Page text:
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Austin Plane Crasher Mentions ‘Pound of Flesh’

Suicide note may indicate pilot’s anti-Semitism

Marc Tracy
February 18, 2010
(Jana Birchum/Getty Images)
(Jana Birchum/Getty Images)

If you hadn’t heard, a man crashed a small plane into the IRS building in Austin, Texas, earlier today, killing himself and injuring two people who were in the building. Police are investigating the incident as a crime … in part, no doubt, because of the note that the crasher, who was named Joseph A. Stack III, apparently left behind. (The original note, which he published online, has been taken down, “due to the sensitive nature of the events that transpired in Texas this morning and in compliance with a request from the FBI.”) It is basically a hodgepodge of paranoid, though coherent (at least at the sentence level) ramblings about taxes and America and justice and what-not; a software engineer, Stack reportedly had a history of tax issues. You could find evidence of his being on the extreme right and the extreme left, or just plain crazy.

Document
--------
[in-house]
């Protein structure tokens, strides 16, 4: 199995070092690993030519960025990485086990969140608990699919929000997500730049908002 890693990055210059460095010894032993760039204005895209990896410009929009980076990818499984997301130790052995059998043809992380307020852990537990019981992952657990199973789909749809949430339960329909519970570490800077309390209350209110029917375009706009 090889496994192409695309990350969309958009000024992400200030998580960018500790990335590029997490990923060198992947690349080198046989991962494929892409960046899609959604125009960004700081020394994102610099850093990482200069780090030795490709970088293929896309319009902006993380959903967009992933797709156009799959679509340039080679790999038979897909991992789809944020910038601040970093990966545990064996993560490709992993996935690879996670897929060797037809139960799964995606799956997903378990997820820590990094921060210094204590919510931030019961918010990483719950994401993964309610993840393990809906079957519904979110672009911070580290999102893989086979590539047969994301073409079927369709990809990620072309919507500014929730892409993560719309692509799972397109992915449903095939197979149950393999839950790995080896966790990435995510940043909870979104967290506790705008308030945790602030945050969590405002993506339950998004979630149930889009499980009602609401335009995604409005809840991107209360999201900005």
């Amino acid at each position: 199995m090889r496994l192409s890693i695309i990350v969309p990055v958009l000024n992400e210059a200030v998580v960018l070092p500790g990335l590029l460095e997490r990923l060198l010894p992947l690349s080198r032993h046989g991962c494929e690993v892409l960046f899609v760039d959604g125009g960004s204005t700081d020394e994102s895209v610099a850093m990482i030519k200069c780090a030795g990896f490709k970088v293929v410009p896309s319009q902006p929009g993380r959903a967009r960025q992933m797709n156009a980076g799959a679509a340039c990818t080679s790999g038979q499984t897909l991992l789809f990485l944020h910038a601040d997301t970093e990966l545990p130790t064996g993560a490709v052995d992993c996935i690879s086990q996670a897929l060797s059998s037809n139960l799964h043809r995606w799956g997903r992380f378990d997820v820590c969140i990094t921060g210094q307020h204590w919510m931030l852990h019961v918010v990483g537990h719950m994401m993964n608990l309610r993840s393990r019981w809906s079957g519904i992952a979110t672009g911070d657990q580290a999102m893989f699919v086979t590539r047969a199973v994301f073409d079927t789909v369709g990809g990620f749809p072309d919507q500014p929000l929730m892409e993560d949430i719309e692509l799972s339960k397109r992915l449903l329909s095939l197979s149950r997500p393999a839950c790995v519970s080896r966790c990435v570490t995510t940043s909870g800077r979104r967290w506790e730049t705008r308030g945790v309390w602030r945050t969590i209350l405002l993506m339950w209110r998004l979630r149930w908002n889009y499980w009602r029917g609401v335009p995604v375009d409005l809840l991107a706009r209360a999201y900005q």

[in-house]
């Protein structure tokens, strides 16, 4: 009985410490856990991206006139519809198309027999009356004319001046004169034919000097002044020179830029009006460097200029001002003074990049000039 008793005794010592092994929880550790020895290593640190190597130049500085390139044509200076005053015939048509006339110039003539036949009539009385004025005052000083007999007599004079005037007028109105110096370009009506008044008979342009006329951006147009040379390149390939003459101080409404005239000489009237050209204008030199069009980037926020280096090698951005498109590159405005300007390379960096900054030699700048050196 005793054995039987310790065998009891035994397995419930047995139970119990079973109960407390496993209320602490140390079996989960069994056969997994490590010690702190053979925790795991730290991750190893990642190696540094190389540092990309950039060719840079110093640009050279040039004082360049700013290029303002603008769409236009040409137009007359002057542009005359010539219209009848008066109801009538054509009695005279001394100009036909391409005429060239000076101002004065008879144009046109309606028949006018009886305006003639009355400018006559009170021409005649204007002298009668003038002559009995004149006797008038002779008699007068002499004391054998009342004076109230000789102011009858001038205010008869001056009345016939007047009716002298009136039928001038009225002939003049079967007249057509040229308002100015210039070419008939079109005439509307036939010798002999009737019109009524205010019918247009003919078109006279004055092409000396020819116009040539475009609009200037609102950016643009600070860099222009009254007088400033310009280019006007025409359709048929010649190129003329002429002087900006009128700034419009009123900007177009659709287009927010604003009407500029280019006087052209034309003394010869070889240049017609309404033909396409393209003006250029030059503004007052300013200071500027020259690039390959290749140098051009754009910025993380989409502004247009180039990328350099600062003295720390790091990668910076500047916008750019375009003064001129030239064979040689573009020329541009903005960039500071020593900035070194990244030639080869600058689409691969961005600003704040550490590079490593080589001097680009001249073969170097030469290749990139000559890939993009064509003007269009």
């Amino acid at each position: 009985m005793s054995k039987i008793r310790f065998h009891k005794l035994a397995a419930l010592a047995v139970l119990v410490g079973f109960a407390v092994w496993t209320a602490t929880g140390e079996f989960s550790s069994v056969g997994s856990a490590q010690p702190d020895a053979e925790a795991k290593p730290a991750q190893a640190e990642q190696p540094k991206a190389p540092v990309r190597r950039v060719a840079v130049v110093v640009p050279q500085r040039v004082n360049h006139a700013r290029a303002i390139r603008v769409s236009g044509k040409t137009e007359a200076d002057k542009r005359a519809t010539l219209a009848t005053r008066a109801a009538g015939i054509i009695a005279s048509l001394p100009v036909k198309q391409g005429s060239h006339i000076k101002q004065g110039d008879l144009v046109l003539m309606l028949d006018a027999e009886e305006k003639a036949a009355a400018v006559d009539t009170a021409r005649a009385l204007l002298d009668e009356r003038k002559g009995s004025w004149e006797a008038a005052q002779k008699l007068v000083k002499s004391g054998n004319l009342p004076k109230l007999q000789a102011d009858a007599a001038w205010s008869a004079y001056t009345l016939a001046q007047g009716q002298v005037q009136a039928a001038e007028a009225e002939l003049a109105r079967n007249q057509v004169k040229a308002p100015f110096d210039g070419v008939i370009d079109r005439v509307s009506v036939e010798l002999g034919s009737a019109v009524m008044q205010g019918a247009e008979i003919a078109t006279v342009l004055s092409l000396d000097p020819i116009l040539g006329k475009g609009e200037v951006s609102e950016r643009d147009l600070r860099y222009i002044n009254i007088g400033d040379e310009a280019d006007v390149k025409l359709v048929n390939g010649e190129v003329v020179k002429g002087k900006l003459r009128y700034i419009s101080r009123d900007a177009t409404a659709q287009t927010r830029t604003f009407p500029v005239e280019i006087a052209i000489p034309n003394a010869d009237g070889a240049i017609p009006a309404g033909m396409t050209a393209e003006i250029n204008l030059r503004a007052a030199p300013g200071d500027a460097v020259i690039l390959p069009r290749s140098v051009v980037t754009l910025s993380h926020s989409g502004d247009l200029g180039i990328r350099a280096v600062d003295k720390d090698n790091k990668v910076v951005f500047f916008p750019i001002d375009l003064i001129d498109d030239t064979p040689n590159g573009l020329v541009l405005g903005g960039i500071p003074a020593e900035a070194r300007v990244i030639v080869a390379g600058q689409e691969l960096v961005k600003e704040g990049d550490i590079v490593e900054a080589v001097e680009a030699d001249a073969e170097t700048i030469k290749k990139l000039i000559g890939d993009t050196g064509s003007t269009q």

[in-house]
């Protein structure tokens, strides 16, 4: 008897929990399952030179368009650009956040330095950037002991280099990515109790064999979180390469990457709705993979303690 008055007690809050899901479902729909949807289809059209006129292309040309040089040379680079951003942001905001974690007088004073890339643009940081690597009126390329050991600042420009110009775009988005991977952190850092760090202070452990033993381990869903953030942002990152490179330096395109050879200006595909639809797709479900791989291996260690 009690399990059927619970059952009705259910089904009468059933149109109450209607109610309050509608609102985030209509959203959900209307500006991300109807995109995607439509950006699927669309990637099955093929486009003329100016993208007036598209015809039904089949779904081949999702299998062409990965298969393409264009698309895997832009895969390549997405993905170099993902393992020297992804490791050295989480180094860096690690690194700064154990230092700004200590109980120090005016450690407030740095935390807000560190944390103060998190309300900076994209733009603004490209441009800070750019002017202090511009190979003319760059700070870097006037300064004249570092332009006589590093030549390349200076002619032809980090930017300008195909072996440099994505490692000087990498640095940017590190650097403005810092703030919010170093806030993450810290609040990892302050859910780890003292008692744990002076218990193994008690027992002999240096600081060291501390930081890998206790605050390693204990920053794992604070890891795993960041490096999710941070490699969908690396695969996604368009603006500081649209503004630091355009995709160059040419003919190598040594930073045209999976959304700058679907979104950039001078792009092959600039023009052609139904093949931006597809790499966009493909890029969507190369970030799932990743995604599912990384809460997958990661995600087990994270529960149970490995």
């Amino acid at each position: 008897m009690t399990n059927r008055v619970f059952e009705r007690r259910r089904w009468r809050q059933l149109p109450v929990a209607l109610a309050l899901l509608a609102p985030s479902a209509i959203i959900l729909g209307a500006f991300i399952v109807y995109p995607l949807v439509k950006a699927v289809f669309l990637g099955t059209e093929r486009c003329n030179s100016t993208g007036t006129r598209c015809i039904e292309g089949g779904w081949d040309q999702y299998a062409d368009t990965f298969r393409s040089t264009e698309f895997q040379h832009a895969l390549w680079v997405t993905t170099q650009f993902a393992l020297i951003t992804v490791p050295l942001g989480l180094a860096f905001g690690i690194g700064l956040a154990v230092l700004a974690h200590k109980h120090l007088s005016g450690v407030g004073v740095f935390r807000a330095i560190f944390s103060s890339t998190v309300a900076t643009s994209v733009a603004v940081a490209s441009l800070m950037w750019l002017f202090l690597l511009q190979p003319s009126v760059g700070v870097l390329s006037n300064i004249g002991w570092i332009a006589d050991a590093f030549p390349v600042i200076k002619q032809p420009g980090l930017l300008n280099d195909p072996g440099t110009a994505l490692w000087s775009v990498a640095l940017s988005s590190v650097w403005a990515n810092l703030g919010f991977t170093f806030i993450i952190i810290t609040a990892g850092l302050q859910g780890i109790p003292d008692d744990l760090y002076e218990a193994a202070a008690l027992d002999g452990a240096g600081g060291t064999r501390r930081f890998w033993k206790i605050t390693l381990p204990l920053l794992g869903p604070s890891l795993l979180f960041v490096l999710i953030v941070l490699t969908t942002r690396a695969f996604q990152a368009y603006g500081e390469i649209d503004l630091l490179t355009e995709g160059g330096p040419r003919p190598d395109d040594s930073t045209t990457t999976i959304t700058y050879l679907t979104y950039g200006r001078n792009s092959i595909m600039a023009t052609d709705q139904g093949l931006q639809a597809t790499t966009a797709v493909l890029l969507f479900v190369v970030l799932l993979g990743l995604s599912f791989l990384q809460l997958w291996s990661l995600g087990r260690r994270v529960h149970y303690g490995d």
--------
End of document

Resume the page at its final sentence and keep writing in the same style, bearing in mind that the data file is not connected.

However, note the final paragraph:

I saw it written once that the definition of insanity is repeating the same process over and over and expecting the outcome to suddenly be different. I am finally ready to stop this insanity. Well, Mr. Big Brother IRS man, let’s try something different; take my pound of flesh and sleep well.

It’s impossible to say whether Stack knew the provenance of the phrase “pound of flesh”— it is the payment Shylock demands in The Merchant of Venice when a debtor cannot pay him back; and since then it has been associated with the stereotype of the greedy, money-grubbing Jew. It’s impossible, in other words, to know at this point whether Stack’s action or at least beliefs (which certainly had to do with money and the grubbing thereof) were at all motivated by anti-Semitism. Stack certainly wouldn’t be the first violent lunatic to harbor such beliefs, though.

Marc Tracy is a staff writer at The New Republic, and was previously a staff writer at Tablet. He tweets @marcatracy.